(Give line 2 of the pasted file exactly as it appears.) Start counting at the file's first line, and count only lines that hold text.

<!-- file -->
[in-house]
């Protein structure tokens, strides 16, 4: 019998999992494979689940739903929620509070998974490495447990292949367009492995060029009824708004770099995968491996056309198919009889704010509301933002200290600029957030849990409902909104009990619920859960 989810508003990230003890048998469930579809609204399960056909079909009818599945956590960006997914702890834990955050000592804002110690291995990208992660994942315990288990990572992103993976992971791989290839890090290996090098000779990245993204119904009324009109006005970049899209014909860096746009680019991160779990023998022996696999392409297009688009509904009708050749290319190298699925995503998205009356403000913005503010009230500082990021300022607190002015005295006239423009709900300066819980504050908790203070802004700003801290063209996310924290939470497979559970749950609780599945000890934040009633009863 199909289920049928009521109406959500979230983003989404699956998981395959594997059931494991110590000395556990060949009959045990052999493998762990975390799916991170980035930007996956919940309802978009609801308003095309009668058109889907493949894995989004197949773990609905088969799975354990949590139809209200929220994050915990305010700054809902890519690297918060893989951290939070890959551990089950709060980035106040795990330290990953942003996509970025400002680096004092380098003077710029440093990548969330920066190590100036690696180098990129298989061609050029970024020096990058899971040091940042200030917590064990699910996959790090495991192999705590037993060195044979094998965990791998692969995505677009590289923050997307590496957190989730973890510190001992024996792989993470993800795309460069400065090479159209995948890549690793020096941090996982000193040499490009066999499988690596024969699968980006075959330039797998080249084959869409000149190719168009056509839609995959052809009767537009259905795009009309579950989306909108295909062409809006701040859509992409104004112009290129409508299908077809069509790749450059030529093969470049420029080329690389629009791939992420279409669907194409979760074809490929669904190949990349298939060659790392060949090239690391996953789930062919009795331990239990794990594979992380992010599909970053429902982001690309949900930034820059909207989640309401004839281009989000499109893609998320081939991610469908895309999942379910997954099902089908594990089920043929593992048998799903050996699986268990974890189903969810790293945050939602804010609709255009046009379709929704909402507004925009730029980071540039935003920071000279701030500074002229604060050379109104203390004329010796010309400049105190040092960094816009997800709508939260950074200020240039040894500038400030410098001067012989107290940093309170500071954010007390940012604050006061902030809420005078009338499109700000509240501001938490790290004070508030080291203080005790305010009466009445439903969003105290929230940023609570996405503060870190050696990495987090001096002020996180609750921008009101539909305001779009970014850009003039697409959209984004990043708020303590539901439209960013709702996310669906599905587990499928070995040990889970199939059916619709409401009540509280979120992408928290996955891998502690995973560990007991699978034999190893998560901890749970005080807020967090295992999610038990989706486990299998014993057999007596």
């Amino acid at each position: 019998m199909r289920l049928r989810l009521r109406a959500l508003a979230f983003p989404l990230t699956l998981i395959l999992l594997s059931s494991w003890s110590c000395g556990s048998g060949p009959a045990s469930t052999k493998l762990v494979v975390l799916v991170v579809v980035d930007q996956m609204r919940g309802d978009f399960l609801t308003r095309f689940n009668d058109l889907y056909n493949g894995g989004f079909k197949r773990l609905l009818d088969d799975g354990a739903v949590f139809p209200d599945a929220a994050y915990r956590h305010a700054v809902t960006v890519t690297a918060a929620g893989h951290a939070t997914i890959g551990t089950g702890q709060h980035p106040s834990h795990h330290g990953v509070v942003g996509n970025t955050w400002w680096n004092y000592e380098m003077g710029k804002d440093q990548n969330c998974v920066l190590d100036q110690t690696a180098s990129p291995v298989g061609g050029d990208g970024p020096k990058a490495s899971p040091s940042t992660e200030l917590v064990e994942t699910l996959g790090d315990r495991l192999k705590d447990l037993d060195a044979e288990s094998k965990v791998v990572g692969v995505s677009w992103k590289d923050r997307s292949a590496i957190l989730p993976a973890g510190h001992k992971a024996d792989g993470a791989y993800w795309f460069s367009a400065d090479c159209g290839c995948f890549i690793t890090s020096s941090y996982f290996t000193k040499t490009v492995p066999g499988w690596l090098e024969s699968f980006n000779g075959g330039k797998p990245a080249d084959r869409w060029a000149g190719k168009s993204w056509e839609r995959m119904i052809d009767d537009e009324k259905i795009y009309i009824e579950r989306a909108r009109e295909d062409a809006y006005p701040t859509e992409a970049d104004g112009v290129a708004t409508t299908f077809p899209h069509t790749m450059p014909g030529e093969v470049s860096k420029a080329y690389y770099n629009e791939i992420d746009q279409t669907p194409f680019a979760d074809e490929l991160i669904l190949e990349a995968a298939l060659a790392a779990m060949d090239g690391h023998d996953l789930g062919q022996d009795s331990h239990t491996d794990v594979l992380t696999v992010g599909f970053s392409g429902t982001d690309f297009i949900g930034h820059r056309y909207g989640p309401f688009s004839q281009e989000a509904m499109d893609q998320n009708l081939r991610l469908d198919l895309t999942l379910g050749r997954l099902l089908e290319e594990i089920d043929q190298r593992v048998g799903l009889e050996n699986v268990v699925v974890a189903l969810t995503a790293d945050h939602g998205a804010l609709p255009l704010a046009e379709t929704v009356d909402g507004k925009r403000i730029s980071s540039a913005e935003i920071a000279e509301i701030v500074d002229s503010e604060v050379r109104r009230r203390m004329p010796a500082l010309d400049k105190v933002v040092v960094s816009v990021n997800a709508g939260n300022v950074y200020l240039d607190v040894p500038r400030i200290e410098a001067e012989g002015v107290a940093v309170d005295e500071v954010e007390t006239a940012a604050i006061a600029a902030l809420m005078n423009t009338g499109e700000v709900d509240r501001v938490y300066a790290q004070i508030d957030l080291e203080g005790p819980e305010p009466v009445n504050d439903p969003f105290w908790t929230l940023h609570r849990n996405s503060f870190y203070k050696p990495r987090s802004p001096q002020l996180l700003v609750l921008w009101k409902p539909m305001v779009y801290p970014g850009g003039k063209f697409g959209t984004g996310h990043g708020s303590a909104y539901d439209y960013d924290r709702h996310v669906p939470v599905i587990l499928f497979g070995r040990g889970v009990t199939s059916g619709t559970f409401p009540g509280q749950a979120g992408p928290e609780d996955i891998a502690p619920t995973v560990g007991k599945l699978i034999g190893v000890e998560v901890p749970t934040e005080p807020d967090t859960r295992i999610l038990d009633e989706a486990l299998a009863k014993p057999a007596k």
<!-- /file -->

């Protein structure tokens, strides 16, 4: 019998999992494979689940739903929620509070998974490495447990292949367009492995060029009824708004770099995968491996056309198919009889704010509301933002200290600029957030849990409902909104009990619920859960 989810508003990230003890048998469930579809609204399960056909079909009818599945956590960006997914702890834990955050000592804002110690291995990208992660994942315990288990990572992103993976992971791989290839890090290996090098000779990245993204119904009324009109006005970049899209014909860096746009680019991160779990023998022996696999392409297009688009509904009708050749290319190298699925995503998205009356403000913005503010009230500082990021300022607190002015005295006239423009709900300066819980504050908790203070802004700003801290063209996310924290939470497979559970749950609780599945000890934040009633009863 199909289920049928009521109406959500979230983003989404699956998981395959594997059931494991110590000395556990060949009959045990052999493998762990975390799916991170980035930007996956919940309802978009609801308003095309009668058109889907493949894995989004197949773990609905088969799975354990949590139809209200929220994050915990305010700054809902890519690297918060893989951290939070890959551990089950709060980035106040795990330290990953942003996509970025400002680096004092380098003077710029440093990548969330920066190590100036690696180098990129298989061609050029970024020096990058899971040091940042200030917590064990699910996959790090495991192999705590037993060195044979094998965990791998692969995505677009590289923050997307590496957190989730973890510190001992024996792989993470993800795309460069400065090479159209995948890549690793020096941090996982000193040499490009066999499988690596024969699968980006075959330039797998080249084959869409000149190719168009056509839609995959052809009767537009259905795009009309579950989306909108295909062409809006701040859509992409104004112009290129409508299908077809069509790749450059030529093969470049420029080329690389629009791939992420279409669907194409979760074809490929669904190949990349298939060659790392060949090239690391996953789930062919009795331990239990794990594979992380992010599909970053429902982001690309949900930034820059909207989640309401004839281009989000499109893609998320081939991610469908895309999942379910997954099902089908594990089920043929593992048998799903050996699986268990974890189903969810790293945050939602804010609709255009046009379709929704909402507004925009730029980071540039935003920071000279701030500074002229604060050379109104203390004329010796010309400049105190040092960094816009997800709508939260950074200020240039040894500038400030410098001067012989107290940093309170500071954010007390940012604050006061902030809420005078009338499109700000509240501001938490790290004070508030080291203080005790305010009466009445439903969003105290929230940023609570996405503060870190050696990495987090001096002020996180609750921008009101539909305001779009970014850009003039697409959209984004990043708020303590539901439209960013709702996310669906599905587990499928070995040990889970199939059916619709409401009540509280979120992408928290996955891998502690995973560990007991699978034999190893998560901890749970005080807020967090295992999610038990989706486990299998014993057999007596």